Most of us want to live a long time, or at least as long as we feel good and take pleasure from life.  Modern times are a fortunate time to feel this way, as lifestyle changes and rapidly advancing medical technology have extended life expectancies far beyond even those dreamed by science fiction writers just a few decades ago.  Unfortunately, the dark flipside of this happy fact is that today’s retirees need a much larger stockpile of funds to support long payout periods.  The cold equations of time and money yield the uncomfortable truth that many of us may not have saved enough, or invested profitably enough, to provide for a comfortable lifestyle for the long years of an extended retirement, even before the high costs of medical treatments to extend life even further are considered.  Many investors – and most advisors who serve them – haven’t properly prepared to build and manage a nest egg that might have to last 35 or more years from retirement.  The pile of capital need to pay for a retirement lasting from age 65 to one’s early 70’s is one thing – one can easily plan on consuming a measured amount of principal each year to accomplish this in style.  It is quite another to plan the cash flow for a retirement stretching into one’s 80’s 90’s or even beyond.  In this case consuming principal could be devastating; the longer the payout period, the more dependant retires are on just living off just the “interest” or other investment returns. As many of you have noticed, getting dependable returns without risk has become extremely challenging since 2007.   It gets even more challenging when the trends toward increasing taxes and reduced Social Security are considered.  Since you will probably live much longer than any of your ancestors, you may well face the risk of running out of money with many years of life left.  The time to plan for this is now! It begins with a sober assessment of what you can safely accomplish in terms of lifestyle budget over your realistic life expectancy.  Critical factors are prudent risk control, meaningful investment returns, and hard-nosed tax control, along with serious countermeasures against the other risks highlighted in this report.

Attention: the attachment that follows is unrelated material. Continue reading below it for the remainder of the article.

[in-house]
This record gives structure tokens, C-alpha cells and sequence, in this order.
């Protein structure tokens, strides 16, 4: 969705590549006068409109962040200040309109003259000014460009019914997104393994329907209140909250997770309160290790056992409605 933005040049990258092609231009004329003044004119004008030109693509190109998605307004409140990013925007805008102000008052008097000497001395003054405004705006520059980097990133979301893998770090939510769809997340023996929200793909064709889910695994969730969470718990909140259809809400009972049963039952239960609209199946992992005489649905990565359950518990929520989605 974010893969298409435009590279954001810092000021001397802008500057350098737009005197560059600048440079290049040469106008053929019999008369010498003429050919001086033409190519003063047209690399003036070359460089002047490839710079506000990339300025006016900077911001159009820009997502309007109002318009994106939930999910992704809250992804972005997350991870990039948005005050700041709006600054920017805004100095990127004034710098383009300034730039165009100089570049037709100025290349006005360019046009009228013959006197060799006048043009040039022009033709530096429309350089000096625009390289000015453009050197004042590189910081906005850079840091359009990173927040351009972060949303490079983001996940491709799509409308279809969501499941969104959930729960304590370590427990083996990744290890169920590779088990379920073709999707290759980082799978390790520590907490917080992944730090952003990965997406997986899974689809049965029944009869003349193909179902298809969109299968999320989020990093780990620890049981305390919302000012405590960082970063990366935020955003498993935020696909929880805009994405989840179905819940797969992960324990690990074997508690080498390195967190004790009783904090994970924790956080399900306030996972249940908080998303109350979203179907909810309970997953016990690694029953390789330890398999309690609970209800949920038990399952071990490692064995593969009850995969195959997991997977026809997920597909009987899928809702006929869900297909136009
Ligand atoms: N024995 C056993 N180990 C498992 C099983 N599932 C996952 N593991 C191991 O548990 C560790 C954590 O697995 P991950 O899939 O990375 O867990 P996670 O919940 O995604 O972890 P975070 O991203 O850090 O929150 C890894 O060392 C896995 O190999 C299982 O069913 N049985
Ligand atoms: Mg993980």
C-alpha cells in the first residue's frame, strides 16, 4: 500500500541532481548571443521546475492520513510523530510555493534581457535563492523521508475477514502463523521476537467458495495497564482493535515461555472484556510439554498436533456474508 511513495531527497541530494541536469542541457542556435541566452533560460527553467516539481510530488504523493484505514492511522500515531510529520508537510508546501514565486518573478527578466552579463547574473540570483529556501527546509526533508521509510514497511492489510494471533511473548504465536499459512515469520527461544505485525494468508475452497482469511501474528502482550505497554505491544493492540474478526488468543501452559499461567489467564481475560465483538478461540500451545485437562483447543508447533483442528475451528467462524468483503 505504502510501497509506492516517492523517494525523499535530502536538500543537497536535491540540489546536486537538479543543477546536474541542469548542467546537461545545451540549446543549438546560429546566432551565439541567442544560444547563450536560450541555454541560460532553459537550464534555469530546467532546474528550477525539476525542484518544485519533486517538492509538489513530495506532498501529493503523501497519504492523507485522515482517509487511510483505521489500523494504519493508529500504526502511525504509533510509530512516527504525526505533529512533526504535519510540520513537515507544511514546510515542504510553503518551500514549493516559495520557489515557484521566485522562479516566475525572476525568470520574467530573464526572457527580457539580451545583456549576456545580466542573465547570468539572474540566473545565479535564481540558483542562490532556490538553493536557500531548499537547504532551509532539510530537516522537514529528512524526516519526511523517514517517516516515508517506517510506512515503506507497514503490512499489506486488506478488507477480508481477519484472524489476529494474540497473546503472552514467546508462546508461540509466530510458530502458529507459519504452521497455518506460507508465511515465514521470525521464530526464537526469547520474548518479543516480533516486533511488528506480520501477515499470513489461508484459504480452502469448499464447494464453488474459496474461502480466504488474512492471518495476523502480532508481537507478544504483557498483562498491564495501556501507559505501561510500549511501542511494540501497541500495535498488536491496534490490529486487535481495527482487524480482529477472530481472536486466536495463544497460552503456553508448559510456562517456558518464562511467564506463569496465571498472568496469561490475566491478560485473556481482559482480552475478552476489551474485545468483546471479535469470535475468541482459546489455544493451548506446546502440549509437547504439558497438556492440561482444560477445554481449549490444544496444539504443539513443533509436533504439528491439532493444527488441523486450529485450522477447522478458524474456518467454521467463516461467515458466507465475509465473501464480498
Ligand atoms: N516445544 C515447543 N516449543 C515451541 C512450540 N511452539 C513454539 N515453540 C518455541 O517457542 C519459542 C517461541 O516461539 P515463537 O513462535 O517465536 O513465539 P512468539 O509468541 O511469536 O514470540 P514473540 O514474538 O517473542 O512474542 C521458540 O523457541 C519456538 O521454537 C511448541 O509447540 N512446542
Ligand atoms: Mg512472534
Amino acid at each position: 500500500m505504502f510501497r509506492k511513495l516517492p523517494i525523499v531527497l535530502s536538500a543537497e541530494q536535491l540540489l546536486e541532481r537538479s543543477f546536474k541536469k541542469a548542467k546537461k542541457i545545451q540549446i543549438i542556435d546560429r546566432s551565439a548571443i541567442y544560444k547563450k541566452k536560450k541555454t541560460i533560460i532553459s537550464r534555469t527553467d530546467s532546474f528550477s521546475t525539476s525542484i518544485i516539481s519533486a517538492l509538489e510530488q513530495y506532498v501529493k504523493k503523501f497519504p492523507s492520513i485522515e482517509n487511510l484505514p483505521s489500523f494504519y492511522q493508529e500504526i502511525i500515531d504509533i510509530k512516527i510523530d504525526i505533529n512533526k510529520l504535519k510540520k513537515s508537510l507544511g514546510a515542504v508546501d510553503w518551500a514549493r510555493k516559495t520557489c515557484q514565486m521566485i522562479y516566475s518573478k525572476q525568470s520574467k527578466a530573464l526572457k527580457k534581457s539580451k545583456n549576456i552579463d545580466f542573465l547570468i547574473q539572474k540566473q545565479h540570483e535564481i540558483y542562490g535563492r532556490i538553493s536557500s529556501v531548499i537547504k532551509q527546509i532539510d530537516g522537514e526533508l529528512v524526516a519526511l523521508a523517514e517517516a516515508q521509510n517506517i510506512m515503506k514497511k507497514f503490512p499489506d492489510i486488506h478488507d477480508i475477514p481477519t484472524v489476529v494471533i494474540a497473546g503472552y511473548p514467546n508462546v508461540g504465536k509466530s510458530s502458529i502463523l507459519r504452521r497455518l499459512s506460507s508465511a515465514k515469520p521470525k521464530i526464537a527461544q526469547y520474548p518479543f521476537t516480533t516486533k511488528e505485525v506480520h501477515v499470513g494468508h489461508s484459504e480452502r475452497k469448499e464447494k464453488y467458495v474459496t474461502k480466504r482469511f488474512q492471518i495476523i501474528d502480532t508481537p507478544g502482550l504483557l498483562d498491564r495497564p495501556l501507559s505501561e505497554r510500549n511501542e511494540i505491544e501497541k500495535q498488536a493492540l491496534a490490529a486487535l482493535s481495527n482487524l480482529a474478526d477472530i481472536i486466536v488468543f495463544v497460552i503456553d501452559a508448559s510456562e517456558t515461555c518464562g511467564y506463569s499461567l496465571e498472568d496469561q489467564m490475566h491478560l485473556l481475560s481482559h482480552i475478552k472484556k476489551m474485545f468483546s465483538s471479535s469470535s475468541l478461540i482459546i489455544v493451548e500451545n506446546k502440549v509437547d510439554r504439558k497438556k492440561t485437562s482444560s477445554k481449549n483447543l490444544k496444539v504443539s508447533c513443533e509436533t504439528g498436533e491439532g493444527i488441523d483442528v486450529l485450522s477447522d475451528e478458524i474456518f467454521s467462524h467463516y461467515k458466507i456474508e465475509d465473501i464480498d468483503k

# 5 Irrational Investing:  Shooting for the Moon, or Hiding Under the Mattress